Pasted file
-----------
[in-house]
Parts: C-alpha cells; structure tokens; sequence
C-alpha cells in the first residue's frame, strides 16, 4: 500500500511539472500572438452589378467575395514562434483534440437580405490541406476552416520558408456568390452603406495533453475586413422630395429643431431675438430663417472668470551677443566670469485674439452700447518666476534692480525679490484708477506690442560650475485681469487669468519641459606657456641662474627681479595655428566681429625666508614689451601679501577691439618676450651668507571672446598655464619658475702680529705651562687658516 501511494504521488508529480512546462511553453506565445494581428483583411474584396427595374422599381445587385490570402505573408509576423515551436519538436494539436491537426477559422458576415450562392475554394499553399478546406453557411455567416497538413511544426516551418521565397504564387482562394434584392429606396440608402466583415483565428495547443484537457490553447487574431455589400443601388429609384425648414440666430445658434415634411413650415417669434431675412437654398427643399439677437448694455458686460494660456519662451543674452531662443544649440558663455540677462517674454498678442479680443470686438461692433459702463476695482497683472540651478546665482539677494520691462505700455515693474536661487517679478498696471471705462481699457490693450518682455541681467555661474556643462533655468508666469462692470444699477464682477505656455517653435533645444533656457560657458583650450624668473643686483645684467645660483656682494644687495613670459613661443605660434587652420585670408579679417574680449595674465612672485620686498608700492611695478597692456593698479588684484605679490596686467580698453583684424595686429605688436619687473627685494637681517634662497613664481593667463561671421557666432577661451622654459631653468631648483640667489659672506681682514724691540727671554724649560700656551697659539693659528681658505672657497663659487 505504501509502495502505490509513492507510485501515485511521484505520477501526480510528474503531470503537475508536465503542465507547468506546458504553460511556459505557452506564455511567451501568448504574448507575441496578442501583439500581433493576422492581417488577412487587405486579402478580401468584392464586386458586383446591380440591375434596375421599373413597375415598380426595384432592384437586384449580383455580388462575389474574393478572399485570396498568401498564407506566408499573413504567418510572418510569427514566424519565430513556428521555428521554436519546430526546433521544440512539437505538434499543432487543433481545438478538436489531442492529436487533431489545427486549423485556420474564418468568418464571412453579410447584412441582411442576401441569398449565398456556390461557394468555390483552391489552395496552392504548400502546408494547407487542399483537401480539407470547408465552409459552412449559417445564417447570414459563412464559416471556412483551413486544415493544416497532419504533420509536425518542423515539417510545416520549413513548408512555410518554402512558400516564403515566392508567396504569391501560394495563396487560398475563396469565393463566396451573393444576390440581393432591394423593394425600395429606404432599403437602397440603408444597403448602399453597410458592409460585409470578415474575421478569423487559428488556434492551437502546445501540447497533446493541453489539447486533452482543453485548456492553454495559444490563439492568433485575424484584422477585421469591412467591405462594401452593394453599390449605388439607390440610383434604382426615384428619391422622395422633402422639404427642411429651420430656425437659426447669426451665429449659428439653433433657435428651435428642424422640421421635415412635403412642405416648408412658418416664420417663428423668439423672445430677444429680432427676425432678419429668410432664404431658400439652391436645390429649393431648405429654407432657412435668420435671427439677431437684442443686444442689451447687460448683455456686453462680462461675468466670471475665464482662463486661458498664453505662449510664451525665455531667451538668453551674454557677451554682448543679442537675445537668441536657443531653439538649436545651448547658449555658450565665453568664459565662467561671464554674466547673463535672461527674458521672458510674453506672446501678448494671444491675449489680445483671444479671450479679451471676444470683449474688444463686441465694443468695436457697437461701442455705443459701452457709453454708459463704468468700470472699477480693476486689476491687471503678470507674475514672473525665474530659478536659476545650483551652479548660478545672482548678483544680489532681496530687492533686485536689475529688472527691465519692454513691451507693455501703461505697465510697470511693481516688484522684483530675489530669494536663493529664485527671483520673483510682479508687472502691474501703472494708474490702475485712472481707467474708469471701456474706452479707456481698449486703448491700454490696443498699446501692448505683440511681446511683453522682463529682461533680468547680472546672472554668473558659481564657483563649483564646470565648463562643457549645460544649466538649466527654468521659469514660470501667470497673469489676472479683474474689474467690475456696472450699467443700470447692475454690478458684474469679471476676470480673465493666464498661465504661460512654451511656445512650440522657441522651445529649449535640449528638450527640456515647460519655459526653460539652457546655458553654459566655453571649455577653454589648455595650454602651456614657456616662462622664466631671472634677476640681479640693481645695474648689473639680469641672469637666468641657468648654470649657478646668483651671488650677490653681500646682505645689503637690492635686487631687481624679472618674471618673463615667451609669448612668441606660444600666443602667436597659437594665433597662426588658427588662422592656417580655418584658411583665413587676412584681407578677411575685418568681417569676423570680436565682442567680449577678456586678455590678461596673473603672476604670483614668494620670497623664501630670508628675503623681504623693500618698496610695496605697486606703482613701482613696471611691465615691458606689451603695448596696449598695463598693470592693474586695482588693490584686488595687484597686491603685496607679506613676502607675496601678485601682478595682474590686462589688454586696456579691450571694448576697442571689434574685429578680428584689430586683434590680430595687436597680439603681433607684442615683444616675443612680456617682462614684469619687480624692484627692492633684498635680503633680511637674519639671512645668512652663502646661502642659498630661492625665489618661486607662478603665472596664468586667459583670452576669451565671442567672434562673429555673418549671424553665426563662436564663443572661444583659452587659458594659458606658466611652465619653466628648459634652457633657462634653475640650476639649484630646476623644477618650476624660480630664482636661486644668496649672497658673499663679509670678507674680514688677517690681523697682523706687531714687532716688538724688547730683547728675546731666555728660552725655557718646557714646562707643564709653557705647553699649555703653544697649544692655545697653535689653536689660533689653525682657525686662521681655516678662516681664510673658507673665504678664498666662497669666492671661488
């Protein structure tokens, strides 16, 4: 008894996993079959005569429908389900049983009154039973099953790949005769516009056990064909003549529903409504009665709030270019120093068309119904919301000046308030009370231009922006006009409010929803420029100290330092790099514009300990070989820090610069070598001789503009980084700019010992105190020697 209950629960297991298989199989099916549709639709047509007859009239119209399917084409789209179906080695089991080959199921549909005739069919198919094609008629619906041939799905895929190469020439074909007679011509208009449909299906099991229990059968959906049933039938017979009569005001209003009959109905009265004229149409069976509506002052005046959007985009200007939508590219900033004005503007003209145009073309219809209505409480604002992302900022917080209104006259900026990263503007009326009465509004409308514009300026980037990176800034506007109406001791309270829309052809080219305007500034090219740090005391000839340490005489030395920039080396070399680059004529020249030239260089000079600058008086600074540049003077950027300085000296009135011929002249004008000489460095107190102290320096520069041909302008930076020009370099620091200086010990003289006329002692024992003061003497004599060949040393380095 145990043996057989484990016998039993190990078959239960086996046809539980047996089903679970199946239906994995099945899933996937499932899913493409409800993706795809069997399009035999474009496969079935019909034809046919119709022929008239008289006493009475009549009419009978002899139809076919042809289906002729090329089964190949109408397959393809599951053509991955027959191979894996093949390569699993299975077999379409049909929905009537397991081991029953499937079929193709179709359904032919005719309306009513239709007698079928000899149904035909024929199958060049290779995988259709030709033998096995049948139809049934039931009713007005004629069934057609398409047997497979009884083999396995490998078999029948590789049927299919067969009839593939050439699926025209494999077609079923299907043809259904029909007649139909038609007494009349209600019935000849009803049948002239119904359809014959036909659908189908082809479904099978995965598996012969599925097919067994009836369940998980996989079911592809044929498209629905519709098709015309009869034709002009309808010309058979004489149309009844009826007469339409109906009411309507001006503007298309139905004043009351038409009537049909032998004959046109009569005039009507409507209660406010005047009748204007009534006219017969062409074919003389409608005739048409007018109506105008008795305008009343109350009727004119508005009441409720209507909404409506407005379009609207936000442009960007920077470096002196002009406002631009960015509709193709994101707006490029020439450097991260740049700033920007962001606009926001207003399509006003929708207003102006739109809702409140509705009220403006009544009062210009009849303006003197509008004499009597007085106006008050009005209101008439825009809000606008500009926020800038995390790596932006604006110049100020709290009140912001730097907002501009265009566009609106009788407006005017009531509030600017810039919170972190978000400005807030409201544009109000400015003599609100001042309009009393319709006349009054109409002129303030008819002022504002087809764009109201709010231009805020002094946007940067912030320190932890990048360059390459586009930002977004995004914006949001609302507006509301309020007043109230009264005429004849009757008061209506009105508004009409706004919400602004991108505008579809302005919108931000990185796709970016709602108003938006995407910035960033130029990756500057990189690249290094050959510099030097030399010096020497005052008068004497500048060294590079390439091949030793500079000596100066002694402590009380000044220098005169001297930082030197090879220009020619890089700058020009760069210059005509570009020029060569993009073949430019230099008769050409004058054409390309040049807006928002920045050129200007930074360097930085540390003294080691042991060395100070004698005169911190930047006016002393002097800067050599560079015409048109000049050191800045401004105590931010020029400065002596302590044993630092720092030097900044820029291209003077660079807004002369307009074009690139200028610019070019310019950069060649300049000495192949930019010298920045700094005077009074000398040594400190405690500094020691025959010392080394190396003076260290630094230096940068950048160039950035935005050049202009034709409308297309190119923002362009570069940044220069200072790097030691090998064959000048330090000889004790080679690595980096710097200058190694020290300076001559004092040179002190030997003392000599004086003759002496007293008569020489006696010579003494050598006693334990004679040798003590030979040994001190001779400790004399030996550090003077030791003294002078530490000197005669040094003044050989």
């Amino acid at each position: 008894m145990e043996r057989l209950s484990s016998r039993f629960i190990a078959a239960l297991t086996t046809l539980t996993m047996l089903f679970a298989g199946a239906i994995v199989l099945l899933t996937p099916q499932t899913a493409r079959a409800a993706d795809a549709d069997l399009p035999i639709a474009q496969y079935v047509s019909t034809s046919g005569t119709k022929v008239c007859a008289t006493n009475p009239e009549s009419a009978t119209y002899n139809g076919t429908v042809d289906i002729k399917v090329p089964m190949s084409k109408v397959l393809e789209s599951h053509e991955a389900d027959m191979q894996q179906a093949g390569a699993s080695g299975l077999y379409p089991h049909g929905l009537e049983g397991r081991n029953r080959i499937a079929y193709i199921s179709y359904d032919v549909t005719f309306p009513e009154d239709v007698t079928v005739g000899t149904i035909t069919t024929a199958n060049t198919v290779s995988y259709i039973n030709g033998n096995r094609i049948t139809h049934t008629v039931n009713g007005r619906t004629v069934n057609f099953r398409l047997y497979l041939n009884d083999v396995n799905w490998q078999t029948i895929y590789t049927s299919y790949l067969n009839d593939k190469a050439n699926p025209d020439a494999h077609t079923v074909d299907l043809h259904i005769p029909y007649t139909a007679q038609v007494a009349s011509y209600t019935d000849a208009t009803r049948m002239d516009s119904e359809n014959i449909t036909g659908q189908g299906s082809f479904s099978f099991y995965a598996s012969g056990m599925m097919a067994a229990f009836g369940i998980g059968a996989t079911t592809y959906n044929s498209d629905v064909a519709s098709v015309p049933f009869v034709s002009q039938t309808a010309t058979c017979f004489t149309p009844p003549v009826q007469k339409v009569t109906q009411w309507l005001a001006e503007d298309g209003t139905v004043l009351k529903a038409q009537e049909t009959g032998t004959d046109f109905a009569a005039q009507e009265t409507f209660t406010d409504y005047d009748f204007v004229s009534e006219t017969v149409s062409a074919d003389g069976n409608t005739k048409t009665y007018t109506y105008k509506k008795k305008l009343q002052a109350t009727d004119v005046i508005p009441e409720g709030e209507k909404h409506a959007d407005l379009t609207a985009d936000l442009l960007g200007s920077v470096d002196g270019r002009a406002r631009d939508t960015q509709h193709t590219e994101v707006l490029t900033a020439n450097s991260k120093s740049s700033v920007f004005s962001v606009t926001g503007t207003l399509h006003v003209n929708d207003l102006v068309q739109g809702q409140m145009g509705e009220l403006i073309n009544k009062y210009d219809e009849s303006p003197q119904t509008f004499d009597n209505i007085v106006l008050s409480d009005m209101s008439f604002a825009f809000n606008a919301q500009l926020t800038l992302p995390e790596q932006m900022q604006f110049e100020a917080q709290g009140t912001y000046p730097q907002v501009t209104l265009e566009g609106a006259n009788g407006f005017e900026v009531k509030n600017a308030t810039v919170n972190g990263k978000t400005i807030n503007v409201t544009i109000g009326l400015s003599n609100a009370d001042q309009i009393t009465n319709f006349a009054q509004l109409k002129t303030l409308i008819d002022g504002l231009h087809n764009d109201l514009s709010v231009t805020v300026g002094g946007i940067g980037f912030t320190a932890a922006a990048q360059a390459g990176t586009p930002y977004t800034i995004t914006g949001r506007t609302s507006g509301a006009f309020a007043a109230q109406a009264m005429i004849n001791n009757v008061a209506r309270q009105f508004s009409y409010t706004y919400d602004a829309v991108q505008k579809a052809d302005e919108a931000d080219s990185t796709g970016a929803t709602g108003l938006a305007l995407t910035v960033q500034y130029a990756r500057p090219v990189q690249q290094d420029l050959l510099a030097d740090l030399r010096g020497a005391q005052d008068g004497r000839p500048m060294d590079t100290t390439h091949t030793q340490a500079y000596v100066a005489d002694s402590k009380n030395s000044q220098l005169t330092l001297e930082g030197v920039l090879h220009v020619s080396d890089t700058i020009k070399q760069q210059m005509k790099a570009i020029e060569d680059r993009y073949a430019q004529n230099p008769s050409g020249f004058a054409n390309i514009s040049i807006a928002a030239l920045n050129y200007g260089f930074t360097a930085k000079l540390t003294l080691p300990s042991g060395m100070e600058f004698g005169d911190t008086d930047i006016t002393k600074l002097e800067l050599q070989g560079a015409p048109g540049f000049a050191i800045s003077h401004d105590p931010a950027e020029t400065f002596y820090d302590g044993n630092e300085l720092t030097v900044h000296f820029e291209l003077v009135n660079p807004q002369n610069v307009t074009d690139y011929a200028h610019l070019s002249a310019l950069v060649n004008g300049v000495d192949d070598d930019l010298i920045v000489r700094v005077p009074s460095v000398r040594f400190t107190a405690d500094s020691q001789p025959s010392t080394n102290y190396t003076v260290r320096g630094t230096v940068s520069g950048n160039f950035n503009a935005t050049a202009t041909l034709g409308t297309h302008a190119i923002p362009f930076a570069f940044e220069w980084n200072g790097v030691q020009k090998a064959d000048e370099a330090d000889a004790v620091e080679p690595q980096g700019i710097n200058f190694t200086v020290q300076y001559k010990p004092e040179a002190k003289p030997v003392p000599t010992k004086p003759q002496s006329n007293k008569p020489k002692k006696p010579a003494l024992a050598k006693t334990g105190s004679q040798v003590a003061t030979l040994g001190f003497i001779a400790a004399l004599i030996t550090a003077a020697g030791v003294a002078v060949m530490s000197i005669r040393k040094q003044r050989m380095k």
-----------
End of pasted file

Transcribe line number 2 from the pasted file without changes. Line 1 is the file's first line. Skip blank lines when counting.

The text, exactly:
Parts: C-alpha cells; structure tokens; sequence